Serves 4 people

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PS: You can follow me on Instagram for more regular short posts at ronellesatelier

à bientôt

Ronell

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Galette des rois aux pommes…and January ambiance at Coin Perdu.

And so we have come to the end of 2016. May we all have a year of good health and a good dose of adventure.

Last year had seen very little of me here on my blog. Even though blogging is mostly  n “ancient” practice and replaced by Instagram, I still love my little blog very much, going on 10 years this year. I have set one important goal for myself and it is to get back to my foodblog. I hope you will walk along side me. It is always more fun to have company!

Just as we think we have had enough of eating after Christmas and new year, les galettes de rois land on our plates. We love our galette des rois. Made of a fluffy puff pastry and filled with a variety of fillings, the most popular being almond cream, it is served around a table  with coffee and tea…and friends. If you find the trinket in your helping, you have the honours of presenting the next galette des rois…wearing the crown of course, in this case, a twined olive branch.

And so I invite you to my table. Let s serve the coffee and slice our galette. Bon appetit!

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You can find the recipe for my galette des rois aux pommes(with apples) at this link…galette des rois. It is the basic recipe of puff pastry, filled with an almond cream. This time round, I added some apples for some change.

This is what I did:

  1. Peel and cut 3 Granny smith apples in chunks and caramelize in a TBSP of butter, a pinch of cinnamon, a pinch of nutmeg and about 2 TBSP of sugar. Add 2 tsp lemon juice and the rind of 1/2 lemon. Add 2 TBSP of currants. Caramelize until the apples aare soft and caramelized. Leave to cool.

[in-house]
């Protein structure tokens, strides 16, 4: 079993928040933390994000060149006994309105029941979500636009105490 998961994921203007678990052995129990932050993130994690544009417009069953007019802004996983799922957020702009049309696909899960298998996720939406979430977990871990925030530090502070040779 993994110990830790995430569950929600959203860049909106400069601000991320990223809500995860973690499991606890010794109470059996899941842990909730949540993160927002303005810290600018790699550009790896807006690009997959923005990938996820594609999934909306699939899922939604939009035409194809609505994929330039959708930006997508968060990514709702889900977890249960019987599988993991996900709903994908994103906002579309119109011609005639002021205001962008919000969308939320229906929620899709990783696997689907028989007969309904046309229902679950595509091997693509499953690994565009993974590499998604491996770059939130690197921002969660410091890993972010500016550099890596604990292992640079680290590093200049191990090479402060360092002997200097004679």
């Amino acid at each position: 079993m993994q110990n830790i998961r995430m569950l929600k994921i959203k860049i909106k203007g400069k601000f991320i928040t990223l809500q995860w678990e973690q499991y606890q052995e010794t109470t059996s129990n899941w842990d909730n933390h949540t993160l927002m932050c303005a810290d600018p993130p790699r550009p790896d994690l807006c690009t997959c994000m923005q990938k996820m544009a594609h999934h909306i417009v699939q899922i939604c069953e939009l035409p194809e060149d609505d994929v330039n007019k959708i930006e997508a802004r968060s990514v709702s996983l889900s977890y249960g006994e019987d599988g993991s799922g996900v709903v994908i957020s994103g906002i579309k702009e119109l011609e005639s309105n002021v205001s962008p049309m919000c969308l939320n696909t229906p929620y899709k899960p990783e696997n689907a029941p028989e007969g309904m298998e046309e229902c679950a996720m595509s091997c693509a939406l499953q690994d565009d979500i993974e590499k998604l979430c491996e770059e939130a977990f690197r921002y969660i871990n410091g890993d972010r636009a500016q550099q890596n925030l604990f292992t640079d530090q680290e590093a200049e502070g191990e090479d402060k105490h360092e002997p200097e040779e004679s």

2. Follow the basic basic recipe for galette des rois up to step 8. (Spread the almond cream in the center and place a trinket in the filling.)
  3. Spoon the cool apple filling on top of the almond cream.
  4. Cover with the second circle of pastry and squeeze the ends together.
  5. Baste the top with egg yolk and draw a pattern of your choice with a knife on the top.
  6. Leave for 30 minutes in the fridge.
  7. Bake for 25 minutes at 200 degr C. Lower the heat to 180 degr C and bake for another 10 minutes until golden brown.

Serves 6 people

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Last year we had a gentle winter and even though it made life easier, it wasn’t what nature needed, or what we needed for that matter.Our winters need to be cold for new life in spring. And so we have our cold again this year with white, frosty mornings which are so magical, I feel like I have been transported to a different world.